February 8, 2005; Page D7As some popular painkillers come under fire for causing dangerous side effects, an often-shunned alternative is gaining legitimacy in pain relief: cannabis.Medical marijuana has been winning legal endorsement through the efforts of a British pharmaceutical firm. GW Pharmaceuticals of Salisbury, England, has spent years developing and promoting a cannabis-based mouth spray that the company claims eases severe pain and muscle stiffness without causing a psychotropic high. Winning the backing of health authorities has been an uphill battle, but Canadian officials recently gave it preliminary approval for treatment of neuropathic pain in multiple sclerosis sufferers. Studies concluded not long ago also showed the product effective at treating severe cancer pain.Now GW is aiming for approval in the United Kingdom, and longer-term, in the U.S., where medical marijuana is likely to come up against greater resistance. "The deepness and polarity of the [marijuana] debate in the U.S. is unique," acknowledges Geoffrey Guy, executive chairman of GW. GW hopes the Canadian approval "will force the U.S. to address this issue once and for all and make a decision," says Managing Director Justin Gover. If the product is approved in more markets, GW believes it one day could be used by a million patients suffering from pain associated with MS, cancer and other ailments.The treatment, called Sativex, is an extract of a hybrid form of cannabis grown by GW. The company says the plants are specially bred to remove most of the psychotropic agents and to increase the presence of helpful properties such as cannabidiol. The company, which won a special license from the U.K. to breed cannabis and carry out research, grows 50,000 plants every year in greenhouses in a location it keeps secret so as to avoid curiosity seekers, protesters and potheads.Founded in 1998 to research the medicinal uses of cannabis, GW is traded on the London Stock Exchange. The company has a few other cannabis-derived products in early development.Richard Payne, a 56-year-old Briton with multiple sclerosis, began taking Sativex three years ago as part of a clinical trial and says the medicine helps relieve his muscle stiffness and gives him better bladder control. It also has alleviated the violent muscle spasms that used to keep him awake at night.Finding the Right Dosage"When I was finding a level that suited me I did get in an intoxicated state once," he says, but he's since decreased the dosage, as he believes most pain sufferers would. "If you took all your eight-week supply in a few days you'd probably be very high," he says. "But I think people who suffer MS would rather have a better quality of life for eight weeks than have a couple of days where you don't know what's going on in the world."In late December, Canada's health agency issued what it calls a "qualifying notice" for the approval of Sativex to treat neuropathic pain in MS patients. The de facto approval will become official once GW submits extra forms agreeing to certain conditions, including an obligation to carry out additional clinical trials with the product. GW says it expects its partner, Bayer AG, to begin marketing Sativex within a few months in Canada, where 50,000 people have MS.Canadians, who legalized smoked marijuana for those with "grave and debilitating illnesses" in 2001, have a fairly accepting attitude toward the cannabis plant. The fact that British officials gave GW permission to grow and test its product in Britain gives the company hope that it may win approval there, too, possibly as soon as this summer.The U.S. will be a harder sell. Under the classification system of the 1970 Controlled Substances Act, marijuana is listed as having "no currently accepted medical use." That hasn't stopped gravely ill patients from smoking it on the sly, and in recent years 11 states have defied federal law by making marijuana legal for medicinal use. California was the first, passing its 1996 Compassionate Use Act after heavy lobbying by AIDS patients and others. Last year, Montana and Vermont became the latest states to pass similar laws.The Bush administration says the state laws interfere with federal efforts to combat illegal drugs and has sought to overturn them. In 2002, Federal Bureau of Investigation agents raided the home of a California woman who was growing marijuana to treat her lower-back pain. The woman and a colleague filed a lawsuit against the federal government, a case that has worked its way up to the Supreme Court. The court began hearing the case, Ashcroft v. Raich, last year, and is expected to rule in July.Doesn't Give a HighGW hopes Sativex will avoid similar controversy because it isn't smoked and, when used properly, doesn't give a high. The company has spent several years explaining its product in meetings with key U.S. officials and says it hopes to open discussions with the Food and Drug Administration in the coming months. As a first step, GW is aiming to win FDA permission to carry out a clinical trial of Sativex on American patients.An FDA spokeswoman declined to comment on Sativex's prospects for approval. Last summer, Robert J. Meyer, a director of the FDA's office of drug evaluation, told a congressional committee that the FDA would "continue to be receptive to sound, scientifically based research into the medicinal uses of botanical marijuana and other cannabinoids" and would "facilitate the work of manufacturers interested in bringing to the market safe and effective products."Sativex's approval in Canada won't make the product easily available to Americans driving over the border. The medicine will be available only by prescription in Canada and will be illegal back in the U.S.Several years ago, the FDA approved a medicine called Marinol that is made from a synthetic copy of a compound found in cannabis. The medicine, sold by Solvay SA of Belgium, is used to treat appetite loss and weight loss in AIDS patients. Other drug companies also are working on synthetic compounds that mimic cannabis, including Indevus Pharmaceuticals, which is testing such a product in late-stage human trials. Because Sativex is made from pure cannabis extract, it will be a harder sell.Write to Jeanne Whalen at jeanne.whalen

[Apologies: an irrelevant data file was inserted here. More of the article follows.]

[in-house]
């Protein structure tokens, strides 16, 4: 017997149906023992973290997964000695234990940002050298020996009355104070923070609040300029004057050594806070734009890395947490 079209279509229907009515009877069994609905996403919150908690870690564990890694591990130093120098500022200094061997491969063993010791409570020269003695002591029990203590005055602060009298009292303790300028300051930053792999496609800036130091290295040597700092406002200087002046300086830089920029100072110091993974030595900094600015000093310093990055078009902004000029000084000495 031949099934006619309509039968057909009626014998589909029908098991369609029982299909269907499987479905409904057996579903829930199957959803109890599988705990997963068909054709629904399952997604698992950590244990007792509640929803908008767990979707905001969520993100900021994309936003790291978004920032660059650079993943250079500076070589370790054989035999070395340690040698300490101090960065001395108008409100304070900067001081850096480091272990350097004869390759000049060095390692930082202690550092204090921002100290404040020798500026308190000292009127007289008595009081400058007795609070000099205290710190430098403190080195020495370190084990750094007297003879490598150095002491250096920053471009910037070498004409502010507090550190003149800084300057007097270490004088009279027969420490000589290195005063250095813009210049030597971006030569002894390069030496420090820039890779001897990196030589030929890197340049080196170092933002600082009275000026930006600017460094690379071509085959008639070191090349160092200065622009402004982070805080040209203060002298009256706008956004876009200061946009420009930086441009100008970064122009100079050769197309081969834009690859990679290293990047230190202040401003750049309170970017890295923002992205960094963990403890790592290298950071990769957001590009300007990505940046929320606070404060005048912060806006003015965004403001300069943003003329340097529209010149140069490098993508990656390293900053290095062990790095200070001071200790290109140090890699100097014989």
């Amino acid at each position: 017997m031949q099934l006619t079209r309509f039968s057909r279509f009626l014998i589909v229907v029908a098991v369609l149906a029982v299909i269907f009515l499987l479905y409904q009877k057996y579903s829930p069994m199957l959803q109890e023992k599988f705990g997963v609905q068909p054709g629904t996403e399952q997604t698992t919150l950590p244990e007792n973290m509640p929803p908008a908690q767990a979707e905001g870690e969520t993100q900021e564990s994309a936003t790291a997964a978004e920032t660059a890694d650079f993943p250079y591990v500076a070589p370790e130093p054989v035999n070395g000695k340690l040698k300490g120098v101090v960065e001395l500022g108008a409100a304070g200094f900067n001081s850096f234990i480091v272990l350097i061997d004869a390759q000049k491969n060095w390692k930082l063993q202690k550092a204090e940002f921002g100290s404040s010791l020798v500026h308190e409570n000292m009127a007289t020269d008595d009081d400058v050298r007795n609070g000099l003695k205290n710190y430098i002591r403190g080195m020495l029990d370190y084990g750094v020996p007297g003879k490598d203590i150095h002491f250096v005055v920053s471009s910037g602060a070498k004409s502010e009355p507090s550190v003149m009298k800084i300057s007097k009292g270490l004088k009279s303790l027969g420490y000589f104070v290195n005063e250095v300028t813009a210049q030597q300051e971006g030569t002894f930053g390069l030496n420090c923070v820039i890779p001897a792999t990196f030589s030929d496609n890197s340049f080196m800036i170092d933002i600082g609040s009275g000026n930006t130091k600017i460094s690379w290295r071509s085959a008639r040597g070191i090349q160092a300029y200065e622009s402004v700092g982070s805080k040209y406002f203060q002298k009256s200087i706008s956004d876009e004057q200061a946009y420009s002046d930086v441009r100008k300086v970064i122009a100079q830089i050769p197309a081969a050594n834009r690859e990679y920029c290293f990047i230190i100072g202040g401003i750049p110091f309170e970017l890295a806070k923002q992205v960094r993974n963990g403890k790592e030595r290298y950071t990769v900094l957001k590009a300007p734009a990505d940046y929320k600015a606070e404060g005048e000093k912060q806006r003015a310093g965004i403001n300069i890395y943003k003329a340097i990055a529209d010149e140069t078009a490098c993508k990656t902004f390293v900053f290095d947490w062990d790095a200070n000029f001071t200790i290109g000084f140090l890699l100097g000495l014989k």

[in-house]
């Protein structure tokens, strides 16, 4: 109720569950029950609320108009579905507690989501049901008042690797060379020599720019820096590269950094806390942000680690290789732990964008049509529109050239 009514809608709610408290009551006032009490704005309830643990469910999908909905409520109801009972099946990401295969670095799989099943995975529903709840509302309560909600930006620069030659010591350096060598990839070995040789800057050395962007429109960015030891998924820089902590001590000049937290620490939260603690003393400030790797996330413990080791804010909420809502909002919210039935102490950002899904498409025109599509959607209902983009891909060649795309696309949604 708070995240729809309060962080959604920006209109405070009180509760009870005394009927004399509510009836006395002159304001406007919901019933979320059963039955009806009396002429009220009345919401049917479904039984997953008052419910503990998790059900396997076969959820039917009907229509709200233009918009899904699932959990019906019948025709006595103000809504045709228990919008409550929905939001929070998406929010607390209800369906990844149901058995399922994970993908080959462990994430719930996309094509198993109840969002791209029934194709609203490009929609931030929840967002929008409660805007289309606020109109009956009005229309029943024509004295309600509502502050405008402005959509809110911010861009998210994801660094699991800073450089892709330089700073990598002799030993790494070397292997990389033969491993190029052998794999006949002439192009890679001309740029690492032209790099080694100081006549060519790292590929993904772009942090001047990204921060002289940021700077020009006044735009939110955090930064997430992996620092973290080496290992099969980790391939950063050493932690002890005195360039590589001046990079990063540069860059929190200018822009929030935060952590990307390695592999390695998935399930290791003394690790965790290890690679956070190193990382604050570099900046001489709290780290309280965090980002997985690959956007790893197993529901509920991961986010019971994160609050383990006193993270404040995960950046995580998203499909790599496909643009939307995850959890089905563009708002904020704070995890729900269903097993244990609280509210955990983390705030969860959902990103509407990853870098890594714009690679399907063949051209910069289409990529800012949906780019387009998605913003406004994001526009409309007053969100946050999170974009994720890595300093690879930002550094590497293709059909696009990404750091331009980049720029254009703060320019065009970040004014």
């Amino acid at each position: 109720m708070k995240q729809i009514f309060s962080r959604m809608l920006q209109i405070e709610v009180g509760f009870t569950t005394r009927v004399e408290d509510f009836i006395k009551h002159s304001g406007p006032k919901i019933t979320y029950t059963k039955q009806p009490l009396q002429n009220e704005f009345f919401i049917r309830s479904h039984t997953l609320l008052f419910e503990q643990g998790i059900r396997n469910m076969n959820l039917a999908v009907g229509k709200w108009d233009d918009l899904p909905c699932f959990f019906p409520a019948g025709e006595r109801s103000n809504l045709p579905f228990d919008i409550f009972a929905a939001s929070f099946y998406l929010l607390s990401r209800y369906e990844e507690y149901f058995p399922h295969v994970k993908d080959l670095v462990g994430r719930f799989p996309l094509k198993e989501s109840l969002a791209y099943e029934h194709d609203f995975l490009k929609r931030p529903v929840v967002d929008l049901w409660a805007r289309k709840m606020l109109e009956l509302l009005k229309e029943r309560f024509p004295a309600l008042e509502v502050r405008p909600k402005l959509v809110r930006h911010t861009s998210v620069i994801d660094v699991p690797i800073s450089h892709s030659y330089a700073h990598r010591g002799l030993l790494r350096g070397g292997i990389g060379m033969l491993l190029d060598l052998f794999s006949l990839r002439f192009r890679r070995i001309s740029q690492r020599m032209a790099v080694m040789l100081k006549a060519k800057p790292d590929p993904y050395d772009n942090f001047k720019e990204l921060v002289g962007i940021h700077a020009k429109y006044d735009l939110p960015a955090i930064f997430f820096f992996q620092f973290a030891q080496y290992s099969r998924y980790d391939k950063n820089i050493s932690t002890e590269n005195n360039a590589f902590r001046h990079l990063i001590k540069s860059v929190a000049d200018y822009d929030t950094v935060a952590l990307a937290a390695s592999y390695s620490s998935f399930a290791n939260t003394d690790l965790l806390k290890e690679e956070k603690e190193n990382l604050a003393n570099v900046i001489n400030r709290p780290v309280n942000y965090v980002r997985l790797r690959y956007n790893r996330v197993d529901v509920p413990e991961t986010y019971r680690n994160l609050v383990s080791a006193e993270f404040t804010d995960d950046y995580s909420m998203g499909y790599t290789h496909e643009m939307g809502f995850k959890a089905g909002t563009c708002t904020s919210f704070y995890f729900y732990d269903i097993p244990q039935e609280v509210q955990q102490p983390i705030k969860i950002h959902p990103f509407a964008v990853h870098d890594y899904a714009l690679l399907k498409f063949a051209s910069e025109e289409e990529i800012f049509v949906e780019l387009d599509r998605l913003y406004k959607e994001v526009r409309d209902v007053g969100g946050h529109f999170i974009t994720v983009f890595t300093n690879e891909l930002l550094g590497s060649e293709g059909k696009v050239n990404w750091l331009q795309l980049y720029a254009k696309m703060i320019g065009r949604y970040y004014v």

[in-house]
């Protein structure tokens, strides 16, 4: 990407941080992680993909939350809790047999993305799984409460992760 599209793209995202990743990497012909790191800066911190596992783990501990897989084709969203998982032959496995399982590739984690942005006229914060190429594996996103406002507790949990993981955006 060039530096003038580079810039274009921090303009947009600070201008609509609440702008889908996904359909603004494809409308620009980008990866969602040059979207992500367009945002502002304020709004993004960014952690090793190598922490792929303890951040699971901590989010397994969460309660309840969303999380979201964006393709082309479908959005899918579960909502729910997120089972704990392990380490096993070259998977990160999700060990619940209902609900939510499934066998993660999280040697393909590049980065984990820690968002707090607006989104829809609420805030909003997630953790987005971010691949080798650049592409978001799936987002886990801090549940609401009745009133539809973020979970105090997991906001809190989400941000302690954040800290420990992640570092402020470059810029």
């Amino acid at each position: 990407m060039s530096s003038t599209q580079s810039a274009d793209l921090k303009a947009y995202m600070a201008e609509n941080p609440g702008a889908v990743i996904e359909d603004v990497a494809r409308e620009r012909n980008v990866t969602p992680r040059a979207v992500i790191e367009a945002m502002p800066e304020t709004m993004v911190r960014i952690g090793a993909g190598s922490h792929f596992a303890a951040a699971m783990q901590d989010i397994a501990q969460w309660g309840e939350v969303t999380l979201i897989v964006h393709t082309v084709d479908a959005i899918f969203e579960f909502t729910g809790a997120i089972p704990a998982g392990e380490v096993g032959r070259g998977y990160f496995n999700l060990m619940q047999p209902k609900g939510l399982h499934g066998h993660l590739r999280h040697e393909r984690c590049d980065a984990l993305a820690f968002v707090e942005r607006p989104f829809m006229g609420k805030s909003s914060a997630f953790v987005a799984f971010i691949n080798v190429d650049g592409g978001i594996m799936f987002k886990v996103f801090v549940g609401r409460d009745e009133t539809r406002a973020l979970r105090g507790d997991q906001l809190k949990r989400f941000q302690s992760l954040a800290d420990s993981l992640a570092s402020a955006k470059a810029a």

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Comment #1 posted by Sam Adams on February 08, 2005 at 04:56:56 PT
truth slipping out again!
"Not one senator, not one representative lost their seat because of this issue," said McSorley. "This is a bill of freedom and justice, not of old prejudices and hateful things people want you to believe about medical marijuana.Now, would it have been so hard for John Kerry to say these words? McSorley is a Democrat.I love Mr. DA (pig-in-a-suit?) at the end - er, there's probably going to be trouble with the feds, I'm not really sure though. Yeah, right. New Mexico is a virtual island among 8 other Western states that have effective legal medical marijuana, and he's not sure? Maybe he's not sure how much he's willing to lie in the face of cancer and AIDS patients. Maybe he's not sure he'll be able to sleep tonight.